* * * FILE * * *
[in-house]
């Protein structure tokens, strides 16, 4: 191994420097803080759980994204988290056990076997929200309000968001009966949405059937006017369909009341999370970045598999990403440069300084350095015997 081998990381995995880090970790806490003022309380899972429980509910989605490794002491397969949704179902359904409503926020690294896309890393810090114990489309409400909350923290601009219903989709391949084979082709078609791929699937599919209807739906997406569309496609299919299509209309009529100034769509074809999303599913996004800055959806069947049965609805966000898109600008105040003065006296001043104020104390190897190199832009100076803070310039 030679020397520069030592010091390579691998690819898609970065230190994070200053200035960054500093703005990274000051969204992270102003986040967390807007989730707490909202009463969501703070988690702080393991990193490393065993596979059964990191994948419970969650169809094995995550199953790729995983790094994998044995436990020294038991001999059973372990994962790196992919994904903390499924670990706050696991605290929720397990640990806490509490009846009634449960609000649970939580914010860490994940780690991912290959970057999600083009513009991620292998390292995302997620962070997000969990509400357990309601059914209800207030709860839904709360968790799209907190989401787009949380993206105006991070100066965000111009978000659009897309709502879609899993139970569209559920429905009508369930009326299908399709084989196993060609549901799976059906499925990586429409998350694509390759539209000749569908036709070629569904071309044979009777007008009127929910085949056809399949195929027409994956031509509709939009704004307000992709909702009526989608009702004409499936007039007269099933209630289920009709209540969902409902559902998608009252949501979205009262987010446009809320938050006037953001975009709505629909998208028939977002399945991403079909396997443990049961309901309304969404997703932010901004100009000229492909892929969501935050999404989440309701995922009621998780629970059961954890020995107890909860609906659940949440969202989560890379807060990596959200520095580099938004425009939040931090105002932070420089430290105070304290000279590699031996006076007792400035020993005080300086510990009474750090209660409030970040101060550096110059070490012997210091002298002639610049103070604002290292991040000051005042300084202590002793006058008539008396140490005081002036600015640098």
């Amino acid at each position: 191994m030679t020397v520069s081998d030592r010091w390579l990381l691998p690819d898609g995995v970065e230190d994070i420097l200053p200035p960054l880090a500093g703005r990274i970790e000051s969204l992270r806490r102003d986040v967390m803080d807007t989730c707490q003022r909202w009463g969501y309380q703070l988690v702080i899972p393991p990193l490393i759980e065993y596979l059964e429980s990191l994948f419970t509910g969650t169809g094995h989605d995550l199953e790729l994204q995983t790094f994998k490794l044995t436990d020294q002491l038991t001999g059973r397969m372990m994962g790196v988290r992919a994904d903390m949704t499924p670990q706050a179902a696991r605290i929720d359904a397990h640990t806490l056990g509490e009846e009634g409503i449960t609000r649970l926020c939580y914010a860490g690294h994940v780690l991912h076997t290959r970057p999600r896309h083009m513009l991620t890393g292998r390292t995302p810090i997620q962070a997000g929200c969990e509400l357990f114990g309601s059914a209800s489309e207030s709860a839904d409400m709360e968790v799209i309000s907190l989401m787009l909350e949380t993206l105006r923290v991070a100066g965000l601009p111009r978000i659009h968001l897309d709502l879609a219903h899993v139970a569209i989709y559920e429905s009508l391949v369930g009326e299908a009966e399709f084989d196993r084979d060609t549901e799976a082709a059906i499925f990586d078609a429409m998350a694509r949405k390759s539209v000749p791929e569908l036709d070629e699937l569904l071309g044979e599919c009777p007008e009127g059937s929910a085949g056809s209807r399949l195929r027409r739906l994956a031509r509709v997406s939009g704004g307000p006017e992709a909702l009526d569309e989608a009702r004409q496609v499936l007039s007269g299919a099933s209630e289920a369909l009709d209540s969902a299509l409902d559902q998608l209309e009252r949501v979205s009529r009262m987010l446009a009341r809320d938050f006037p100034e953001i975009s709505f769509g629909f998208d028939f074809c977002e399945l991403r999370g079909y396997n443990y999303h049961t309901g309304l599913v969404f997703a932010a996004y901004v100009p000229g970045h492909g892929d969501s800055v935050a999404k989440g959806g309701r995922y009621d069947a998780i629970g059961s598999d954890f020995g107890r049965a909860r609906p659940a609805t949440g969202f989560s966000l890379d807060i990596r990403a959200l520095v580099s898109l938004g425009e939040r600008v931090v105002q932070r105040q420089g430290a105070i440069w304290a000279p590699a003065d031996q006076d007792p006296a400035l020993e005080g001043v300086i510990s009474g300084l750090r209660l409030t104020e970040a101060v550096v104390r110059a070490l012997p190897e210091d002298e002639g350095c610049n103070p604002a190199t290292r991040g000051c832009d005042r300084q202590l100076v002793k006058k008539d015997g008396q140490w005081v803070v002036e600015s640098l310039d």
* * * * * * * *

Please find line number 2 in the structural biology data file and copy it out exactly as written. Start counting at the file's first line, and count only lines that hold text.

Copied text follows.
């Protein structure tokens, strides 16, 4: 191994420097803080759980994204988290056990076997929200309000968001009966949405059937006017369909009341999370970045598999990403440069300084350095015997 081998990381995995880090970790806490003022309380899972429980509910989605490794002491397969949704179902359904409503926020690294896309890393810090114990489309409400909350923290601009219903989709391949084979082709078609791929699937599919209807739906997406569309496609299919299509209309009529100034769509074809999303599913996004800055959806069947049965609805966000898109600008105040003065006296001043104020104390190897190199832009100076803070310039 030679020397520069030592010091390579691998690819898609970065230190994070200053200035960054500093703005990274000051969204992270102003986040967390807007989730707490909202009463969501703070988690702080393991990193490393065993596979059964990191994948419970969650169809094995995550199953790729995983790094994998044995436990020294038991001999059973372990994962790196992919994904903390499924670990706050696991605290929720397990640990806490509490009846009634449960609000649970939580914010860490994940780690991912290959970057999600083009513009991620292998390292995302997620962070997000969990509400357990309601059914209800207030709860839904709360968790799209907190989401787009949380993206105006991070100066965000111009978000659009897309709502879609899993139970569209559920429905009508369930009326299908399709084989196993060609549901799976059906499925990586429409998350694509390759539209000749569908036709070629569904071309044979009777007008009127929910085949056809399949195929027409994956031509509709939009704004307000992709909702009526989608009702004409499936007039007269099933209630289920009709209540969902409902559902998608009252949501979205009262987010446009809320938050006037953001975009709505629909998208028939977002399945991403079909396997443990049961309901309304969404997703932010901004100009000229492909892929969501935050999404989440309701995922009621998780629970059961954890020995107890909860609906659940949440969202989560890379807060990596959200520095580099938004425009939040931090105002932070420089430290105070304290000279590699031996006076007792400035020993005080300086510990009474750090209660409030970040101060550096110059070490012997210091002298002639610049103070604002290292991040000051005042300084202590002793006058008539008396140490005081002036600015640098």